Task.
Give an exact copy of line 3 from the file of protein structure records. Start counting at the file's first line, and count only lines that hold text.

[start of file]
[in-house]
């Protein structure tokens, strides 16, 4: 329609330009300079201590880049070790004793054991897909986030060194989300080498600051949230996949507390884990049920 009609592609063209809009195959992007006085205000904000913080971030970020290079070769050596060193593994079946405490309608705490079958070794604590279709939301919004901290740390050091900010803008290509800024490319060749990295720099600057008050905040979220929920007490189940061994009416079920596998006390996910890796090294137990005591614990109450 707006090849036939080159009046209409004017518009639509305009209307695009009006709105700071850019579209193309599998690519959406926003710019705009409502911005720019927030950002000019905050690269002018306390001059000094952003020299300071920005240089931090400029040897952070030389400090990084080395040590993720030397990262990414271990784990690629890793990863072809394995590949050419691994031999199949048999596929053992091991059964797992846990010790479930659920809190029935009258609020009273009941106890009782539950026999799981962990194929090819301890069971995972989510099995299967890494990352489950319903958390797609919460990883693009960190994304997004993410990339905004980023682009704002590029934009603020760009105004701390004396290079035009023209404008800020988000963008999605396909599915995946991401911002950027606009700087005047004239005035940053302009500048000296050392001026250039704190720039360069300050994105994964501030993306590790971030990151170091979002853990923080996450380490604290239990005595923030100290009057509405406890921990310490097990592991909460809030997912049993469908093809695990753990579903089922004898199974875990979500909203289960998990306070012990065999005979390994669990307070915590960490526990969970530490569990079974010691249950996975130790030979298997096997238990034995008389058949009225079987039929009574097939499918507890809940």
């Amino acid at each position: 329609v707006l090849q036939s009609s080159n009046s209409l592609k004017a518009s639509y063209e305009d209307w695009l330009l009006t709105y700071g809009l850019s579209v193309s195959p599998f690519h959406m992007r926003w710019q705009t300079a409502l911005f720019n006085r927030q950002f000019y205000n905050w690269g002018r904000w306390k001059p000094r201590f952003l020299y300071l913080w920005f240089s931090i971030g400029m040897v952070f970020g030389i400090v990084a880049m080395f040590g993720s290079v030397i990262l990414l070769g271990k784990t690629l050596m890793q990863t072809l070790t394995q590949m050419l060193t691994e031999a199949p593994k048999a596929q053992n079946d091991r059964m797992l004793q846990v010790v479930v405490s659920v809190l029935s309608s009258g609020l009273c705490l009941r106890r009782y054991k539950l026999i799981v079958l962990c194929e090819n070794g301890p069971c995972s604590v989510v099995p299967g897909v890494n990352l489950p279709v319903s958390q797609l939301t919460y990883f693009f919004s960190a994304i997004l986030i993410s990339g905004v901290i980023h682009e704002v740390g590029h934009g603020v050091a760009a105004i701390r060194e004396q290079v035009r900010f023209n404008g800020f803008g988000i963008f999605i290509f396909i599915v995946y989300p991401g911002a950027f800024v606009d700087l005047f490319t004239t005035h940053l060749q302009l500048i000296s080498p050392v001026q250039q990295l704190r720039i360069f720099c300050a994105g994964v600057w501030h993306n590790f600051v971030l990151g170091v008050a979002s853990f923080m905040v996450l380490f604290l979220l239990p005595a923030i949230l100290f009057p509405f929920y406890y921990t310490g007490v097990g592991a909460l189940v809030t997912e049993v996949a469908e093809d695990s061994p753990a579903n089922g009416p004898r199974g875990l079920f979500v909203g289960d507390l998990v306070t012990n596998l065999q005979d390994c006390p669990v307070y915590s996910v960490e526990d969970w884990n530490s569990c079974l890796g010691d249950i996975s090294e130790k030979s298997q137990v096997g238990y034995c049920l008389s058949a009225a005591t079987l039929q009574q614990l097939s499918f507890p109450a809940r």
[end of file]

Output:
């Amino acid at each position: 329609v707006l090849q036939s009609s080159n009046s209409l592609k004017a518009s639509y063209e305009d209307w695009l330009l009006t709105y700071g809009l850019s579209v193309s195959p599998f690519h959406m992007r926003w710019q705009t300079a409502l911005f720019n006085r927030q950002f000019y205000n905050w690269g002018r904000w306390k001059p000094r201590f952003l020299y300071l913080w920005f240089s931090i971030g400029m040897v952070f970020g030389i400090v990084a880049m080395f040590g993720s290079v030397i990262l990414l070769g271990k784990t690629l050596m890793q990863t072809l070790t394995q590949m050419l060193t691994e031999a199949p593994k048999a596929q053992n079946d091991r059964m797992l004793q846990v010790v479930v405490s659920v809190l029935s309608s009258g609020l009273c705490l009941r106890r009782y054991k539950l026999i799981v079958l962990c194929e090819n070794g301890p069971c995972s604590v989510v099995p299967g897909v890494n990352l489950p279709v319903s958390q797609l939301t919460y990883f693009f919004s960190a994304i997004l986030i993410s990339g905004v901290i980023h682009e704002v740390g590029h934009g603020v050091a760009a105004i701390r060194e004396q290079v035009r900010f023209n404008g800020f803008g988000i963008f999605i290509f396909i599915v995946y989300p991401g911002a950027f800024v606009d700087l005047f490319t004239t005035h940053l060749q302009l500048i000296s080498p050392v001026q250039q990295l704190r720039i360069f720099c300050a994105g994964v600057w501030h993306n590790f600051v971030l990151g170091v008050a979002s853990f923080m905040v996450l380490f604290l979220l239990p005595a923030i949230l100290f009057p509405f929920y406890y921990t310490g007490v097990g592991a909460l189940v809030t997912e049993v996949a469908e093809d695990s061994p753990a579903n089922g009416p004898r199974g875990l079920f979500v909203g289960d507390l998990v306070t012990n596998l065999q005979d390994c006390p669990v307070y915590s996910v960490e526990d969970w884990n530490s569990c079974l890796g010691d249950i996975s090294e130790k030979s298997q137990v096997g238990y034995c049920l008389s058949a009225a005591t079987l039929q009574q614990l097939s499918f507890p109450a809940r």